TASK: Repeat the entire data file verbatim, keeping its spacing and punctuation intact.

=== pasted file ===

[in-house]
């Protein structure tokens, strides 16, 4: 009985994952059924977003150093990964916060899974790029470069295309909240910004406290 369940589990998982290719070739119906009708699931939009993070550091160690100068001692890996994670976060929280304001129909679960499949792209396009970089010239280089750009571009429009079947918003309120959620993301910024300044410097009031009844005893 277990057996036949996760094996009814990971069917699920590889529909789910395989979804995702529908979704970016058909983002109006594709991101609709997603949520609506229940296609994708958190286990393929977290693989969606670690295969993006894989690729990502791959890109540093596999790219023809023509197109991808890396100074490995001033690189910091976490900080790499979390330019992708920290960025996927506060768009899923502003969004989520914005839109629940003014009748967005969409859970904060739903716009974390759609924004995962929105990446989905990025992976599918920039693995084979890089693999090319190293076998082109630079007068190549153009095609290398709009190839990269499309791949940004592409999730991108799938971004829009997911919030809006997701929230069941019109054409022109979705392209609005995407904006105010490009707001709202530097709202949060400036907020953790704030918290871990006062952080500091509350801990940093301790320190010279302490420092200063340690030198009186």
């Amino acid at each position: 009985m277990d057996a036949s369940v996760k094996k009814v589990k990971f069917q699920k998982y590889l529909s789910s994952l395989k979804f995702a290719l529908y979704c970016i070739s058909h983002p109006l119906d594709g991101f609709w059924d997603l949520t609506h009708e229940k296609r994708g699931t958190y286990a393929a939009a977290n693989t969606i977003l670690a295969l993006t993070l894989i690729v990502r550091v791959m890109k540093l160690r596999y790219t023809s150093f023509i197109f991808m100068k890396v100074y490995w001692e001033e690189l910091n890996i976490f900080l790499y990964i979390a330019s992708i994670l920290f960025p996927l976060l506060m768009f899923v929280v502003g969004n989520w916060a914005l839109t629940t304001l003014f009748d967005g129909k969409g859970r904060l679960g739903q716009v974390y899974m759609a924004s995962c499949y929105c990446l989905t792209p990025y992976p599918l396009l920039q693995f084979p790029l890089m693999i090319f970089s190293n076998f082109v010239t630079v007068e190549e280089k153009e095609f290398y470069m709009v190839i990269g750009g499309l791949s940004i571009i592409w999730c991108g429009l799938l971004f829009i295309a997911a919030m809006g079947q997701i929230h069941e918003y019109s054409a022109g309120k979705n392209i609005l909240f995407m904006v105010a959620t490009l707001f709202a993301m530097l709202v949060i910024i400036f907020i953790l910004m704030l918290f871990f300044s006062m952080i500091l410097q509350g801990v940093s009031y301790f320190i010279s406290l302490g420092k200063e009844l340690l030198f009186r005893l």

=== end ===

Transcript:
[in-house]
């Protein structure tokens, strides 16, 4: 009985994952059924977003150093990964916060899974790029470069295309909240910004406290 369940589990998982290719070739119906009708699931939009993070550091160690100068001692890996994670976060929280304001129909679960499949792209396009970089010239280089750009571009429009079947918003309120959620993301910024300044410097009031009844005893 277990057996036949996760094996009814990971069917699920590889529909789910395989979804995702529908979704970016058909983002109006594709991101609709997603949520609506229940296609994708958190286990393929977290693989969606670690295969993006894989690729990502791959890109540093596999790219023809023509197109991808890396100074490995001033690189910091976490900080790499979390330019992708920290960025996927506060768009899923502003969004989520914005839109629940003014009748967005969409859970904060739903716009974390759609924004995962929105990446989905990025992976599918920039693995084979890089693999090319190293076998082109630079007068190549153009095609290398709009190839990269499309791949940004592409999730991108799938971004829009997911919030809006997701929230069941019109054409022109979705392209609005995407904006105010490009707001709202530097709202949060400036907020953790704030918290871990006062952080500091509350801990940093301790320190010279302490420092200063340690030198009186």
């Amino acid at each position: 009985m277990d057996a036949s369940v996760k094996k009814v589990k990971f069917q699920k998982y590889l529909s789910s994952l395989k979804f995702a290719l529908y979704c970016i070739s058909h983002p109006l119906d594709g991101f609709w059924d997603l949520t609506h009708e229940k296609r994708g699931t958190y286990a393929a939009a977290n693989t969606i977003l670690a295969l993006t993070l894989i690729v990502r550091v791959m890109k540093l160690r596999y790219t023809s150093f023509i197109f991808m100068k890396v100074y490995w001692e001033e690189l910091n890996i976490f900080l790499y990964i979390a330019s992708i994670l920290f960025p996927l976060l506060m768009f899923v929280v502003g969004n989520w916060a914005l839109t629940t304001l003014f009748d967005g129909k969409g859970r904060l679960g739903q716009v974390y899974m759609a924004s995962c499949y929105c990446l989905t792209p990025y992976p599918l396009l920039q693995f084979p790029l890089m693999i090319f970089s190293n076998f082109v010239t630079v007068e190549e280089k153009e095609f290398y470069m709009v190839i990269g750009g499309l791949s940004i571009i592409w999730c991108g429009l799938l971004f829009i295309a997911a919030m809006g079947q997701i929230h069941e918003y019109s054409a022109g309120k979705n392209i609005l909240f995407m904006v105010a959620t490009l707001f709202a993301m530097l709202v949060i910024i400036f907020i953790l910004m704030l918290f871990f300044s006062m952080i500091l410097q509350g801990v940093s009031y301790f320190i010279s406290l302490g420092k200063e009844l340690l030198f009186r005893l």